Josh Hawley Introduces Legislation to Expose Chinese Monopoly of U.S. Drug, Medical Supplies

WASHINGTON, DC - DECEMBER 18: Sen. Josh Hawley (R-MO) questions Department of Justice Inspector General Michael Horowitz during a Senate Committee On Homeland Security And Governmental Affairs hearing at the US Capitol on December 18, 2019 in Washington, DC. Last week the Inspector General released a report on the origins …
Samuel Corum/Getty Images

Sen. Josh Hawley (R-MO) introduced the Medical Supply Chain Security Act on Thursday to combat potential American drug shortages created in the wake of the coronavirus outbreak in China and to reveal America’s reliance on Chinese manufacturing of pharmaceuticals and medical devices.

Sen. Hawley said in a statement that the legislation would provide the country with the information necessary to secure the medical supply chain. He explained:

The coronavirus outbreak in China has highlighted severe and longstanding weaknesses in our medical supply chain. This is more than unfortunate; it’s a danger to public health. Our health officials need to know the extent of our reliance on Chinese production so they can take all necessary action to protect Americans. This legislation will give us the information we need to better secure our supply chain and ensure that Americans have uninterrupted access to life-saving drugs and medical devices.

The spread of the coronavirus throughout China has exposed the deep vulnerabilities in the U.S. medical supply chain as well as the country’s dependence upon China producing pharmaceuticals and medical devices.

Axios reported that the coronavirus outbreak has jeopardized the American supply of roughly 150 pharmaceuticals, including antibiotics, generics, and brand-name drugs. Some of these drugs do not have alternatives on the market.

China exports 97 percent of all antibiotics and 80 percent of active ingredients used to make drugs in America. America is losing its ability to make pharmaceuticals because of Chinese dumping of low-price products into the global market.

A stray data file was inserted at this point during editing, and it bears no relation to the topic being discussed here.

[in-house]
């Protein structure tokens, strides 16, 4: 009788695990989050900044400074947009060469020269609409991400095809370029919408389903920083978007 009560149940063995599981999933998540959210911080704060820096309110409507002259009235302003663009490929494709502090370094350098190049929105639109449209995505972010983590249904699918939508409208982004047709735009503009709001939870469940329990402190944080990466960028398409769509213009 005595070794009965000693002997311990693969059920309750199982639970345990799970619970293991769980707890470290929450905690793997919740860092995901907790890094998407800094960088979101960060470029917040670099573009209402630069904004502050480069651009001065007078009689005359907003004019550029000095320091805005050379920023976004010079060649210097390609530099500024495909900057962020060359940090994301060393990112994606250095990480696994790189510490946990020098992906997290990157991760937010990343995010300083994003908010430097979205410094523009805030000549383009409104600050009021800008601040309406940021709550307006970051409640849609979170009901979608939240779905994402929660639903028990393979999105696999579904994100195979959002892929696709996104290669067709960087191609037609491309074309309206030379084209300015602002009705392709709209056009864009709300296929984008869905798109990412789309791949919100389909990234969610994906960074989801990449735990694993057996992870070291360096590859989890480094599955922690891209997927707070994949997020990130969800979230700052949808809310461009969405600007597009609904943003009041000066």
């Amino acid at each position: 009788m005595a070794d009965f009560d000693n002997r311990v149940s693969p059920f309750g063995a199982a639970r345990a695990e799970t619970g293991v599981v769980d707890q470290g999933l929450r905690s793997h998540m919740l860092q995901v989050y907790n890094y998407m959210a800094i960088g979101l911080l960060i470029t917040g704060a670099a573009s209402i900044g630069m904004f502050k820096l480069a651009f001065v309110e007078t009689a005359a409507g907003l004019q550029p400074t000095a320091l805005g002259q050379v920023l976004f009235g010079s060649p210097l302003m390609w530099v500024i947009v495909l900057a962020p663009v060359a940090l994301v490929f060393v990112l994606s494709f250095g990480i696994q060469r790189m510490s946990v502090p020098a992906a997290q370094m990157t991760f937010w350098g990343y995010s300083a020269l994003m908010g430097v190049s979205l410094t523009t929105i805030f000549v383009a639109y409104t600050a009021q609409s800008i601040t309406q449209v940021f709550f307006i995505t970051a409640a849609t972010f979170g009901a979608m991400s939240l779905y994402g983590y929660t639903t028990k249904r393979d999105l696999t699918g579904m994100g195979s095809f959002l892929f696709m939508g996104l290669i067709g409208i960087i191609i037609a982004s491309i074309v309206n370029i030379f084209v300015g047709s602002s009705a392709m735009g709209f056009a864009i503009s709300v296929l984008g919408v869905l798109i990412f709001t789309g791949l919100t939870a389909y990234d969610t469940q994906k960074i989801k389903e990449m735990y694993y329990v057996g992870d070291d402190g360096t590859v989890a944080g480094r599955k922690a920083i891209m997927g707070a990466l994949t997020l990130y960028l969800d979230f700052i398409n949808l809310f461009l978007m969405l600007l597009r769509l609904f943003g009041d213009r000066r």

Public health officials at the Food and Drug Administration (FDA) currently have limited resources for assessing supply chain vulnerabilities. The FDA recently asked Congress for more statutory authority to require that manufacturers notify the agency when they discover circumstances that may lead to shortages in essential medical devices. Giving the FDA more authority would allow the agency to ensure that they can take the necessary steps to mitigate potential shortages of life-saving drugs and medical devices.

Hawley’s legislation would:

  • Require that manufacturers report imminent or forecasted shortages of medical devices to the FDA as they currently do for pharmaceutical drugs.
  • Allow the FDA to expedite the review of essential medical devices that require pre-market approval in the event of expected shortages reported by a manufacturer.
  • Grant the FDA additional authority to request additional information from manufacturers of essential drugs or devices regarding their manufacturing capacity, including sourcing of component parts, sourcing of active pharmaceutical ingredients, use of raw materials, and any other details the FDA might find relevant to assess the security of the American medical supply chain.

Hawley’s legislation follows as the Missouri populist wrote a letter this week to FDA Commissioner Stephen Hahn, asking Hahn what actions he and the agency can take to ensure that American citizens do not face shortages of life-saving drugs and medical drugs.

The Missouri senator said Tuesday that the coronavirus outbreak has proved that America needs to “stop relying on China for our critical medical supply chains.”

Rosemary Gibson, the author of China Rx: Exposing the Risks of America’s Dependence on China for Medicine, recently told Breitbart News Tonight host Rebecca Mansour that the United States should pursue an industrial policy to renew domestic manufacturing of medicines and medical products in the homeland.

Gibson said:

I would have our federal government invest in helping to rebuild our industrial base using advanced manufacturing technology that can produce our medicines much more cheaply, safely, with less environmental footprint, and fully, from soup to nuts from those core raw materials to finished drug in one location all here in the United States.

Hawley also said Tuesday that the Donald Trump administration should consider additional travel restrictions to combat the spread of the coronavirus throughout the United States.

“This is a no-brainer. It’s not just China any longer. With the rise of cases in Europe & Asia, we need to take additional steps to protect Americans,” Hawley tweeted.

Sean Moran is a congressional reporter for Breitbart News. Follow him on Twitter @SeanMoran3.

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